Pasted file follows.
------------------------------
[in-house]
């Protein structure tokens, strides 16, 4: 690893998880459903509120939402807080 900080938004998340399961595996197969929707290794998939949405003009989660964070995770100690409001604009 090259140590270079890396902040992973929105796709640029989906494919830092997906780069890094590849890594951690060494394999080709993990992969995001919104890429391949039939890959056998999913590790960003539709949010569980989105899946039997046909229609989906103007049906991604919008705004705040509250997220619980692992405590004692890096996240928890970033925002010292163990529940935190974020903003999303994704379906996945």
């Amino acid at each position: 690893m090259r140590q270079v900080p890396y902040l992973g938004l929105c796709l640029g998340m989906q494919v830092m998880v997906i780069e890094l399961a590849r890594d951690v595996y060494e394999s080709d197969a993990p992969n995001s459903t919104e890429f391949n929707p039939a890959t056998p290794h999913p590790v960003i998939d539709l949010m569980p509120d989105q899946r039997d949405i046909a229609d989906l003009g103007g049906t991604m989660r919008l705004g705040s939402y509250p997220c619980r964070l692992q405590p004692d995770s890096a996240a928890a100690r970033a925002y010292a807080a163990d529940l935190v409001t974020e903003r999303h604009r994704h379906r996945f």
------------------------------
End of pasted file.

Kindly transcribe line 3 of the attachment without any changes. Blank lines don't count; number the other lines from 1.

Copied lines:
């Amino acid at each position: 690893m090259r140590q270079v900080p890396y902040l992973g938004l929105c796709l640029g998340m989906q494919v830092m998880v997906i780069e890094l399961a590849r890594d951690v595996y060494e394999s080709d197969a993990p992969n995001s459903t919104e890429f391949n929707p039939a890959t056998p290794h999913p590790v960003i998939d539709l949010m569980p509120d989105q899946r039997d949405i046909a229609d989906l003009g103007g049906t991604m989660r919008l705004g705040s939402y509250p997220c619980r964070l692992q405590p004692d995770s890096a996240a928890a100690r970033a925002y010292a807080a163990d529940l935190v409001t974020e903003r999303h604009r994704h379906r996945f």